The blinding white beauty. The silence amongst the giant trees. The swish of skis gliding over the snow. Cross-country skiing bliss.
If you read my blog, you know that I love to cross-country ski. It’s one of the few things I love about living in a winter city. And it’s also one of the few activities that comes even remotely close to my love of running (although I’m a rookie and do it simply for pleasure).
Cross-country skiing has been used for thousands of years as a way to get around in the snow. It wasn’t until the mid-19th century that it became a sport. It was a contest in the first Olympic Winter Games in 1924 in Chamonix, France, and women began competing in Olympic cross-country skiing in 1952 in Oslo, Norway (source).
There are three types of cross-country skis: classic, skate, and touring. (There are variations of these with differing lengths, camber, wax or waxless, etc.)
Classic skiing is typically done on tracked and groomed terrain with a stride then glide motion. Skate skiing is done on groomed terrain with a skating motion. Touring is for people who do most of their skiing on ungroomed trails, and these skis generally have metal edges.
Cross-country skiing is a whole-body exercise that targets nearly every muscle. It’s also easier on the body than many other cardio activities. Your joints don’t take much impact, and it’s functional in that you move in a way your body is meant to move.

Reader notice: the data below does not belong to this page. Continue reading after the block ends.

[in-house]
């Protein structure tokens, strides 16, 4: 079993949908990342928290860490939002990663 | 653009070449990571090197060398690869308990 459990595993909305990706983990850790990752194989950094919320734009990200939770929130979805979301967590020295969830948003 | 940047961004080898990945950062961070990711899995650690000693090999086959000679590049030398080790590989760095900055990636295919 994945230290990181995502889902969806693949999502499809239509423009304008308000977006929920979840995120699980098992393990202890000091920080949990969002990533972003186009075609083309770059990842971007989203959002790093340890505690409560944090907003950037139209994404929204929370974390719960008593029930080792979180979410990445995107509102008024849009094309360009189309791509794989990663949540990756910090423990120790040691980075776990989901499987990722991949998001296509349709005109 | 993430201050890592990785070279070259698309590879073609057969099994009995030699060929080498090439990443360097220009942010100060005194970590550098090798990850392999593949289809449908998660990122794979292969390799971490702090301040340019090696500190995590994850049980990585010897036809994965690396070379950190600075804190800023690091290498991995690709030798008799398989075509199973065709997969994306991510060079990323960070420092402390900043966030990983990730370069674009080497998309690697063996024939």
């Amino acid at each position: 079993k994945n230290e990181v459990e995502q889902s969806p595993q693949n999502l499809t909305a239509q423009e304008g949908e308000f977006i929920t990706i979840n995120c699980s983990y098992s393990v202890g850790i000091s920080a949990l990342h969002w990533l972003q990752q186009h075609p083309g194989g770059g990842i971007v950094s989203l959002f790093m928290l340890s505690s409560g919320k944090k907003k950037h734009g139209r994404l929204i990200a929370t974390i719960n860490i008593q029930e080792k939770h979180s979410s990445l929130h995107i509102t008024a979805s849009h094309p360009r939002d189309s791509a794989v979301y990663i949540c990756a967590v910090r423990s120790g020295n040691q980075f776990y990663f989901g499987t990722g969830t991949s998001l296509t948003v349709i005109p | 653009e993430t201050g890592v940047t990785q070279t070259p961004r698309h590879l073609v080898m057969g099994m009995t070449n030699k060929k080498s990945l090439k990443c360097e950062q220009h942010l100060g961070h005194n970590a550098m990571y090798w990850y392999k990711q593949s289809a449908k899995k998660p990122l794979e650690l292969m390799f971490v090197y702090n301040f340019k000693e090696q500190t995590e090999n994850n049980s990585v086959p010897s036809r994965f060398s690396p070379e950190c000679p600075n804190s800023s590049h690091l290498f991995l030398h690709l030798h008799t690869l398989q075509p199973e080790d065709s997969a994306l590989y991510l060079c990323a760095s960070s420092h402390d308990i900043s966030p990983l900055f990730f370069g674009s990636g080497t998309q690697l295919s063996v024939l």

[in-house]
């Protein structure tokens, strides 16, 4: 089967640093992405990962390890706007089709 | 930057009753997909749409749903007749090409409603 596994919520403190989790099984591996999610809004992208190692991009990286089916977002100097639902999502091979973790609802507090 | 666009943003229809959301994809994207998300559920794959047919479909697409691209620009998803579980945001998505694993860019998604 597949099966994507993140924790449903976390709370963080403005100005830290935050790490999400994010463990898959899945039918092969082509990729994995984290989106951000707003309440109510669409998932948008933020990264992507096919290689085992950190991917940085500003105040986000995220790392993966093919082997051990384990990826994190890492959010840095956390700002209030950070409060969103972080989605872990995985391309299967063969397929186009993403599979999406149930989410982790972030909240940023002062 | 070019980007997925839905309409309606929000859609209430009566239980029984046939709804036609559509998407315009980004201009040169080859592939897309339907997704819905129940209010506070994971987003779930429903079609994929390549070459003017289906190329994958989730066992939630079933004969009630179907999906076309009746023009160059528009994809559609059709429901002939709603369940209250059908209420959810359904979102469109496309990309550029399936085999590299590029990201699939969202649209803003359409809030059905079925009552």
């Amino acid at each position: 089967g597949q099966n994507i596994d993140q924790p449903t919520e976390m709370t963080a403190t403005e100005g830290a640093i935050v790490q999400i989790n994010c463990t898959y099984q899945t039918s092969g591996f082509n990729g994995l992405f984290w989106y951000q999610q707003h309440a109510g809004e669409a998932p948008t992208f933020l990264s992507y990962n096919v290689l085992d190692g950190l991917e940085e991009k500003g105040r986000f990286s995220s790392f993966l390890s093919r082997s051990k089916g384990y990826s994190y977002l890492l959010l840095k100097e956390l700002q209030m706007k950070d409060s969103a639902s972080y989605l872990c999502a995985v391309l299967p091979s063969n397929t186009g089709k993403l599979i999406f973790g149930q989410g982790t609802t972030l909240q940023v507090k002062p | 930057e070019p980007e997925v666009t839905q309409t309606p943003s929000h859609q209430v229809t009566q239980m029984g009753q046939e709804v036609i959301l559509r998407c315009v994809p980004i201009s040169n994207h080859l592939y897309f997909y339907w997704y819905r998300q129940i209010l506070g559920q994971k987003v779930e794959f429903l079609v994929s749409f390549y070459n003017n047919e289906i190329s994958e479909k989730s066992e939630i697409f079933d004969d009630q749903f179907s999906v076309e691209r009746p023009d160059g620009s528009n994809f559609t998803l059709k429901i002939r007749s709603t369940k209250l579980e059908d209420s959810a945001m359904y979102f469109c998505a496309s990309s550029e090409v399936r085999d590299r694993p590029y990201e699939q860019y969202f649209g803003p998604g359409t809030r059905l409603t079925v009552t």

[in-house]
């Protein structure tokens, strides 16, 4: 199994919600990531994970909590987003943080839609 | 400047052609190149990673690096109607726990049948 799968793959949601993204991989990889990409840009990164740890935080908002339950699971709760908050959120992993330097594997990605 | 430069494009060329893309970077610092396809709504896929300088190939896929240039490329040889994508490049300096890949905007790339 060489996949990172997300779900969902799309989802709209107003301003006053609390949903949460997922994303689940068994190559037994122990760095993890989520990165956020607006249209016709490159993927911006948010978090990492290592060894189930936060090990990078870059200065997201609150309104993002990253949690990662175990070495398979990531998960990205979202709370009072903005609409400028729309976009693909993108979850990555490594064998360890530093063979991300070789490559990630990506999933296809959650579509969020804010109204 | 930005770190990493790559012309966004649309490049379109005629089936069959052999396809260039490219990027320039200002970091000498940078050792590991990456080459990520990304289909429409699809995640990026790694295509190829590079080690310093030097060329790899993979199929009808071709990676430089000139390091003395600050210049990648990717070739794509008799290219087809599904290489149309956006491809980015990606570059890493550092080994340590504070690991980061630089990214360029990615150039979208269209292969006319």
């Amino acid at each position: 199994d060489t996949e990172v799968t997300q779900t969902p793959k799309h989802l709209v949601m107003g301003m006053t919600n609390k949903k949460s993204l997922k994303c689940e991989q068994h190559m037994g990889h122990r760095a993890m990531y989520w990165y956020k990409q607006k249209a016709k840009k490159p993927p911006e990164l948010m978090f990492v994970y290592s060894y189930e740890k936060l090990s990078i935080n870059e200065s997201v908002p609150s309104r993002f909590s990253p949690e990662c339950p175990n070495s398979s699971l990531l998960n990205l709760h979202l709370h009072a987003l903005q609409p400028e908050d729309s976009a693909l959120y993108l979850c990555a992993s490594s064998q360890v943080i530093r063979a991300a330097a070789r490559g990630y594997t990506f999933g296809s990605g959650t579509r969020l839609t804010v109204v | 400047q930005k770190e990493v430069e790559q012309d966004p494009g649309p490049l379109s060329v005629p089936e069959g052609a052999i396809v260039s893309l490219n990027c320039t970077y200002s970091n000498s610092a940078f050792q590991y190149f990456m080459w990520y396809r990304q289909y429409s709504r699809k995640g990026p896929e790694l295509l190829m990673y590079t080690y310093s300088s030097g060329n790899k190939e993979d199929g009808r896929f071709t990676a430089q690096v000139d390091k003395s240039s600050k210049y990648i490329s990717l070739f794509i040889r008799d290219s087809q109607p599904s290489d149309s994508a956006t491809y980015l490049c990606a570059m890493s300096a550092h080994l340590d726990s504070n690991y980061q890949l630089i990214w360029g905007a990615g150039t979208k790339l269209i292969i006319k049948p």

Some people say it’s as good a workout as running, but I say it could be. You need to develop the skill first. The people I see that know what they’re doing are definitely working as hard as runners. Kelly and I have often discussed taking lessons but haven’t gotten around to it yet.
I think the biggest benefit is for the mind. You’re outside in beautiful crisp and snowy conditions, without the noise of any traffic. It’s kind of like trail running!
I use classic skis and love slicing through a groomed trail on them. There are various groomed trails in and around Edmonton. We’ve also cross country skied at ski resorts (Silverstar in BC and Northstar in Lake Tahoe), cross-country ski centres, and made our own trails.
I can’t stop smiling when I’m skiing and would recommend it to anyone.
Have you ever tried cross-country, or would you? Best memory of it?
I easily have two: spending last New Year’s Eve cross-country skiing with Kelly and Harold and laughing until I cried in Lake Tahoe with Kelly while xc skiing down pure ice.